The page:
I see college students all around me asking the same question over four (+) years. It is the question of career and calling. Many come to college (like myself) to get clarity and direction. Many leave searching for that same clarity and direction (like myself). They are spending money and time in search of a career that will call out to them, saying, "I'm important! Devote your time, energy, and life to me!" But, in our industrial and informational economy, most careers do not have that sort of voice, but instead call out "Comfort, suburbia, and 'disposable' income!" even at the expense of pleasure from work or working close to where you live or coming anywhere close to any reasonable vision of the good life. The tragedy is the disconnection to people or place.
Professions, of course, have their place. We must have great training in various ways of work, etc. (whether or not they all, or even most, need a college degree is another point altogether) but without some sort of higher allegiance to human things the professions are essentially rootless, which is to say, mercenary. Luther called this sort of wandering the "masterless men" and not in a good way.
The various professions, which seem to expand every year, used to be rooted in community. If a community needed a pastor, or a lawyer, or a doctor, then a young person would take up the call, receive education, and return to the community older, wiser, and able to take up the calling. Now, for various reasons, the community needs are not met, much less even considered. This is not to say, though, that the community one is raised in is the community one is called to. But it is to say that the concept of 'calling' is properly located with people and places and only secondarily to profession. Where the call is to, or to whom it is, is the most important thing to determine--from there an adequate sense of what must be done to serve these two can much more easily come into focus.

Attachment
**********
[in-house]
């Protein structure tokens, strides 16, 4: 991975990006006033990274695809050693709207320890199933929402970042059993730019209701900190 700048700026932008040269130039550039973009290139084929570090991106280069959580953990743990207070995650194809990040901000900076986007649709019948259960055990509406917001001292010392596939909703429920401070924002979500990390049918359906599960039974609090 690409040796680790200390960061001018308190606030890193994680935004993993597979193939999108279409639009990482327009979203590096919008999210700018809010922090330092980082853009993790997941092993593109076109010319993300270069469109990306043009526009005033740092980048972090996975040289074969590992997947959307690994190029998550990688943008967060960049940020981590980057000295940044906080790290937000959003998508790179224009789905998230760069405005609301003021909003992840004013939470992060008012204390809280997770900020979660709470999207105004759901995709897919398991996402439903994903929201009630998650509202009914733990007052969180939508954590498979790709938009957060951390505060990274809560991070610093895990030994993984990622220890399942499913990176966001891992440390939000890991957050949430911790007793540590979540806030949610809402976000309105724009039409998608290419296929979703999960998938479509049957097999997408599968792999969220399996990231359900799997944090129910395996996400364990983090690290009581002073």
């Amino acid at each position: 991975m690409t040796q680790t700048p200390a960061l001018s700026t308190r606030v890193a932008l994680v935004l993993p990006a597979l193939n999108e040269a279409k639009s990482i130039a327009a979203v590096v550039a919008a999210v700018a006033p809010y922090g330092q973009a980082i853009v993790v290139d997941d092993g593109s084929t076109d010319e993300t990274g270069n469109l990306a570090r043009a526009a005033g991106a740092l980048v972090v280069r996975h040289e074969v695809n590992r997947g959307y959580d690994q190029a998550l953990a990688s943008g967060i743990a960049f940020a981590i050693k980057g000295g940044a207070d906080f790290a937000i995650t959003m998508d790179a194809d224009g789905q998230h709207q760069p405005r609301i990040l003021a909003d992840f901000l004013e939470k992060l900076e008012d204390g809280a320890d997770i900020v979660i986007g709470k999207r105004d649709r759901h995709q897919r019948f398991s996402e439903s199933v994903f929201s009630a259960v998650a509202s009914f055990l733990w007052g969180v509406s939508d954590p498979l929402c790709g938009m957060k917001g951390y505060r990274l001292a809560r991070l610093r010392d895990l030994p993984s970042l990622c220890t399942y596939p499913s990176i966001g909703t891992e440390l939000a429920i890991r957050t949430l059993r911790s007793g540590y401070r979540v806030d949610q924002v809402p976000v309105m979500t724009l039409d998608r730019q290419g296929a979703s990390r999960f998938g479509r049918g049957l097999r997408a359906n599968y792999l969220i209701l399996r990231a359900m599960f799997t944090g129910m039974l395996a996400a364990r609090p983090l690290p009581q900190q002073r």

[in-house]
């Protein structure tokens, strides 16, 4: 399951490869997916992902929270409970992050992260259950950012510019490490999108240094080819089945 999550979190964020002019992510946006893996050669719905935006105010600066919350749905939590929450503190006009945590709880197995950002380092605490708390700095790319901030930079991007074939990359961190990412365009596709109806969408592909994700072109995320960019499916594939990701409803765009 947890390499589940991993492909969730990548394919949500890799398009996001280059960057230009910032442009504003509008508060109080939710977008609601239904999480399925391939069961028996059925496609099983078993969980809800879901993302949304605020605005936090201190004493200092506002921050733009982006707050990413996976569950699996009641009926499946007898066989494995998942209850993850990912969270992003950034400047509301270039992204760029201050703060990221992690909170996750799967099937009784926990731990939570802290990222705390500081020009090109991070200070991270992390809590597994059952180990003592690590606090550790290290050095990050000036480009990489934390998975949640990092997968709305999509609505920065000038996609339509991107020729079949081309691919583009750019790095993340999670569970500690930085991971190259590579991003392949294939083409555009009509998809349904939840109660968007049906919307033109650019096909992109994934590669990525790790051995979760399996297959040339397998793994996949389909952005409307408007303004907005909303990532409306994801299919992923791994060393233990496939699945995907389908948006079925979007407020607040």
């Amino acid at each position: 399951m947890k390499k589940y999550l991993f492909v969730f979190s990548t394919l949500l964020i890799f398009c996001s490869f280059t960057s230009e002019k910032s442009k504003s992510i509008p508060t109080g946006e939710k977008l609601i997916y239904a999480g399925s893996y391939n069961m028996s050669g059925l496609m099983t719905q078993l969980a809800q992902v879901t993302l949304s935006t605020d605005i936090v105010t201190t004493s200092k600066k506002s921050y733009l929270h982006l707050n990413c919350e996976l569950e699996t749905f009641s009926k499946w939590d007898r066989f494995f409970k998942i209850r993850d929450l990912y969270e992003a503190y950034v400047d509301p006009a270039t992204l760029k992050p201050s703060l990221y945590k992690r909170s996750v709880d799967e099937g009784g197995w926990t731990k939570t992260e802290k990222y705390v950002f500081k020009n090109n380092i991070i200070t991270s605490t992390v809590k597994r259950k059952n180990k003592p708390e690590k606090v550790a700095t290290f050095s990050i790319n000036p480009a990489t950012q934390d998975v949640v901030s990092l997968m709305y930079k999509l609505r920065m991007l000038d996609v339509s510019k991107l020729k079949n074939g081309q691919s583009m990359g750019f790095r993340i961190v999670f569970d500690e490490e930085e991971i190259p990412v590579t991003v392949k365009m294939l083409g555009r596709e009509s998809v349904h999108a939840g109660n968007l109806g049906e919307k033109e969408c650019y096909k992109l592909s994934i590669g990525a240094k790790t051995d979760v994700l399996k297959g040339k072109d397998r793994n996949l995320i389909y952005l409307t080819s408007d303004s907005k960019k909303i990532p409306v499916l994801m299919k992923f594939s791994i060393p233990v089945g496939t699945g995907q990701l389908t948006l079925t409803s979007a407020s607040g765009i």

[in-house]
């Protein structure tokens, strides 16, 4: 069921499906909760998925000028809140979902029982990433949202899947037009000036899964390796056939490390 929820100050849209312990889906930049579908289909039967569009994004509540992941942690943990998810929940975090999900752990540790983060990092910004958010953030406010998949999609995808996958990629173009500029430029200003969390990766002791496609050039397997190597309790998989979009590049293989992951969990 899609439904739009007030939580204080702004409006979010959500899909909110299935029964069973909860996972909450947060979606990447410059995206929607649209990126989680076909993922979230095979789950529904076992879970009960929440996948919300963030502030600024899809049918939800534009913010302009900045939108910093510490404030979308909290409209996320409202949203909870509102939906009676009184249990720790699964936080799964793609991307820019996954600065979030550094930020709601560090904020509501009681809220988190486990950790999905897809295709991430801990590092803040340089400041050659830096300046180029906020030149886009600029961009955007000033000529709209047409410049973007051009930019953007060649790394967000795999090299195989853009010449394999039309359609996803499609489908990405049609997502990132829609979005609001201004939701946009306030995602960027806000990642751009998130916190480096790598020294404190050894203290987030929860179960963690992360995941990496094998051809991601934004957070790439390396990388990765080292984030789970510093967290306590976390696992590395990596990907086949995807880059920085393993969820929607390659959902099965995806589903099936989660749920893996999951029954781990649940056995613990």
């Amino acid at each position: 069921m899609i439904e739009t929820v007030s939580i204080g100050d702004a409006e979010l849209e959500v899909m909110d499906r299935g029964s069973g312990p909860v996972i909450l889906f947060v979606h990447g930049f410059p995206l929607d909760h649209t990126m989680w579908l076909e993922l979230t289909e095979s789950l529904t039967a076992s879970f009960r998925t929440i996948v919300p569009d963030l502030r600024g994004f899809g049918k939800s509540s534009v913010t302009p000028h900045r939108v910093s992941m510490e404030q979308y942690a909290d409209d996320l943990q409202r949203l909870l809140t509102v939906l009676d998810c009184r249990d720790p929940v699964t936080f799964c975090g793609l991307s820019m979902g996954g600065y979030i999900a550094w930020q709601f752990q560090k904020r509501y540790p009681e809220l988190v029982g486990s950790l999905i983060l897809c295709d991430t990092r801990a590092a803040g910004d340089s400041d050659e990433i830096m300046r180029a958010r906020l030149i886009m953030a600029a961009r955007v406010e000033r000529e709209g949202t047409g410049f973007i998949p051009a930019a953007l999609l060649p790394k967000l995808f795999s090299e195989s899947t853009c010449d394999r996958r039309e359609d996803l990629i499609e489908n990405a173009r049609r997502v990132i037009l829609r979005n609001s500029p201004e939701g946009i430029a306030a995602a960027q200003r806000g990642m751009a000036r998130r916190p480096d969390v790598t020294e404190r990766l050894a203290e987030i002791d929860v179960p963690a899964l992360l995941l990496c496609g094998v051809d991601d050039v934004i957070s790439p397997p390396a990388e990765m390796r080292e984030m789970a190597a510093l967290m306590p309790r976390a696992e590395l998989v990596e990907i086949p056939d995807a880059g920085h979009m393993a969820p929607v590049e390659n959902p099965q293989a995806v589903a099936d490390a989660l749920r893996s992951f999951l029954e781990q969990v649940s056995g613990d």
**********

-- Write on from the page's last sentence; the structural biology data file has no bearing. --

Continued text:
I have a friend, a good friend, who embodies this. He and his family are called to the formal ministry because of their calling to serve the people of God and their home in Vermont. Currently they reside here in Beaver Falls, but always with an eye towards whom and where their calling comes from. I have often wished that their place of calling would be here in Beaver Falls, but I am not the one to determine that. However, their sense of whom and where gives drive and passion to what they are doing. I know, when I felt called to the ministry (many moons ago), that I quickly dried up under the pressure of having a 'calling' and no people or place. Now that I am working in community building I have a much clearer sense of what I am supposed to do. My role in my church (dare I say parish?) has expanded much more as of late, especially since the opening of BFC&T. My role at the shop has expanded as we try to improve the life of our community through it. Without the people here or this place, though, our shop would be reduced to the marketing-heavy, soulless coffeeshops that litter our strip malls and highways.
People and place, that is to say 'community', are necessary for human flourishing and shalom. Without them, the root dries and wandering commences. Bedouin societies aside (for they are a different category altogether), wandering is not a good thing. It may be necessary for a short while, but our society (and religion, unfortunately) have made wandering the rule, not the exception. Rootless plants cannot survive long and neither can rootless people.